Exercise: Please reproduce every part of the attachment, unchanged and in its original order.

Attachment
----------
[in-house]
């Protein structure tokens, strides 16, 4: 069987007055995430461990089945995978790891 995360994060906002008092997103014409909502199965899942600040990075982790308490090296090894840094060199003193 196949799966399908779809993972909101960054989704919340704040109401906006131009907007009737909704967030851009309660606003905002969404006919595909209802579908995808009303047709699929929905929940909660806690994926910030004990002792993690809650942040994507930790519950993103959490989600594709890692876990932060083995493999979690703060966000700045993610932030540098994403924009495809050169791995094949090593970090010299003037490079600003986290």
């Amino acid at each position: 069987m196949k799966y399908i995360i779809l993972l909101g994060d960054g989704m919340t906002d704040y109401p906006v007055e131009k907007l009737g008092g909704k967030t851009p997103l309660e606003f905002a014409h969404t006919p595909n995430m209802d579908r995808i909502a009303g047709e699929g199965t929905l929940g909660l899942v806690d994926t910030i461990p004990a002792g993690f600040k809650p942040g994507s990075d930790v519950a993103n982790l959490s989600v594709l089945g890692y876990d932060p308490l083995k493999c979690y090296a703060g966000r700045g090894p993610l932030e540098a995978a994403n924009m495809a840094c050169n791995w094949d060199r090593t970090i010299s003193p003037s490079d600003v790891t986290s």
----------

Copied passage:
[in-house]
């Protein structure tokens, strides 16, 4: 069987007055995430461990089945995978790891 995360994060906002008092997103014409909502199965899942600040990075982790308490090296090894840094060199003193 196949799966399908779809993972909101960054989704919340704040109401906006131009907007009737909704967030851009309660606003905002969404006919595909209802579908995808009303047709699929929905929940909660806690994926910030004990002792993690809650942040994507930790519950993103959490989600594709890692876990932060083995493999979690703060966000700045993610932030540098994403924009495809050169791995094949090593970090010299003037490079600003986290």
């Amino acid at each position: 069987m196949k799966y399908i995360i779809l993972l909101g994060d960054g989704m919340t906002d704040y109401p906006v007055e131009k907007l009737g008092g909704k967030t851009p997103l309660e606003f905002a014409h969404t006919p595909n995430m209802d579908r995808i909502a009303g047709e699929g199965t929905l929940g909660l899942v806690d994926t910030i461990p004990a002792g993690f600040k809650p942040g994507s990075d930790v519950a993103n982790l959490s989600v594709l089945g890692y876990d932060p308490l083995k493999c979690y090296a703060g966000r700045g090894p993610l932030e540098a995978a994403n924009m495809a840094c050169n791995w094949d060199r090593t970090i010299s003193p003037s490079d600003v790891t986290s």